Regulating diploma mills is a little like herding cats.
The institutions, which offer fraudulent degrees in exchange for cash and little or no academic work, crop up overnight and disappear nearly as fast, when consumer complaints rise or law enforcement officials catch the scent. State and federal lawmakers yearn to crack down on these "colleges," but because they're hard to define and hard to nail down, there's often little they can do.
There is no such thing as an offhanded comment from a White House spokesman.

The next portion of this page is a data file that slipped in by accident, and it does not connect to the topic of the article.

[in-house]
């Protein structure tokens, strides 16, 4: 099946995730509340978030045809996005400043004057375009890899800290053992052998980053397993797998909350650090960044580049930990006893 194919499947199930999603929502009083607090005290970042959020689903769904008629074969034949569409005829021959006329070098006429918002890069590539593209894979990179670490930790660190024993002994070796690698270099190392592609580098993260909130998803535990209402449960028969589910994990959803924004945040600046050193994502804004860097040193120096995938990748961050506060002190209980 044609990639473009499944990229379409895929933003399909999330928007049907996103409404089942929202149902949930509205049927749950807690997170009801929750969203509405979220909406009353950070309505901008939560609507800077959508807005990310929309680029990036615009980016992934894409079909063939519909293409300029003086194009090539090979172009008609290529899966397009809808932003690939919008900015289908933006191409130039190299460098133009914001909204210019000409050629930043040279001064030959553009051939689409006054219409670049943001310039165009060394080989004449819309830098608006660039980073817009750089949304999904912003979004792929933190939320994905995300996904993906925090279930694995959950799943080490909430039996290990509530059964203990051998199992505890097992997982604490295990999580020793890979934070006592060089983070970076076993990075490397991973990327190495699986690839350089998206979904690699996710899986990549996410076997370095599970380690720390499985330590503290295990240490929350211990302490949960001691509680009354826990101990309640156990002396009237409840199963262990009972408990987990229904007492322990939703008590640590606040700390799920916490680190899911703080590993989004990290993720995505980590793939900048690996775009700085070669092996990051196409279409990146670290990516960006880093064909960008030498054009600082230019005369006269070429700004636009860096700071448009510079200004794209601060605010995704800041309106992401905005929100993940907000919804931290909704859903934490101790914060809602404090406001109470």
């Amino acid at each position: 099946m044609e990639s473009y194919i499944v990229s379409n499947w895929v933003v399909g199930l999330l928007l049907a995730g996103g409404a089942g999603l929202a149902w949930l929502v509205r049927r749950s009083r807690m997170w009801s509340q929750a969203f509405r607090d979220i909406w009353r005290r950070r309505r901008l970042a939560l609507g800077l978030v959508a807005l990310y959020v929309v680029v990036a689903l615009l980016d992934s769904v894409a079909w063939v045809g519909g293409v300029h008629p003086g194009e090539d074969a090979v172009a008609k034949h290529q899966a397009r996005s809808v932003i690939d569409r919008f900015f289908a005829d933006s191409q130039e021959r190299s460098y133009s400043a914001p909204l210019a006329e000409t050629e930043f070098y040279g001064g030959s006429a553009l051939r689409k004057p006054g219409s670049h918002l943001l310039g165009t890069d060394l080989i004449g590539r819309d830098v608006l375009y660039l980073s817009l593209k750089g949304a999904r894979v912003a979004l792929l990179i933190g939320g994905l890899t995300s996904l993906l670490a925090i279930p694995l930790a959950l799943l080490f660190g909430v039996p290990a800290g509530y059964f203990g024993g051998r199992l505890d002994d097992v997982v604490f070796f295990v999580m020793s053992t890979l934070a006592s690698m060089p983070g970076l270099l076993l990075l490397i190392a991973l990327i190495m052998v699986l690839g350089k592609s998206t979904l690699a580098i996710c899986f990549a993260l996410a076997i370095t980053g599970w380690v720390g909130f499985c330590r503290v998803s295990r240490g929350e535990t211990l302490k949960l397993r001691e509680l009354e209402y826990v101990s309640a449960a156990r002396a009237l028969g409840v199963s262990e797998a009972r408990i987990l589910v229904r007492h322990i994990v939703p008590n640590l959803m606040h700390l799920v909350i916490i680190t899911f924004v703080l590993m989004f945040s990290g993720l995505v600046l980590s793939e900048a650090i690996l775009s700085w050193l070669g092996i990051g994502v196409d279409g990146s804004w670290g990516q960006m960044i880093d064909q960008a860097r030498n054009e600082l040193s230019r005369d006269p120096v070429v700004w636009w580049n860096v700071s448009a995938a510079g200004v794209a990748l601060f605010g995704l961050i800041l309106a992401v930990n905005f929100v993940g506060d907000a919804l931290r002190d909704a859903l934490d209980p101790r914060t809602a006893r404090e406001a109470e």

So when Trent Duffy, in explaining Friday that President Bush would seek to bolster the Pell Grant program in part by reducing the subsidies paid to lenders in the student-loan program, called the subsidies "excessive" and described the loan industry as "very profitable," the political winds surrounding the student-loan programs continued to shift.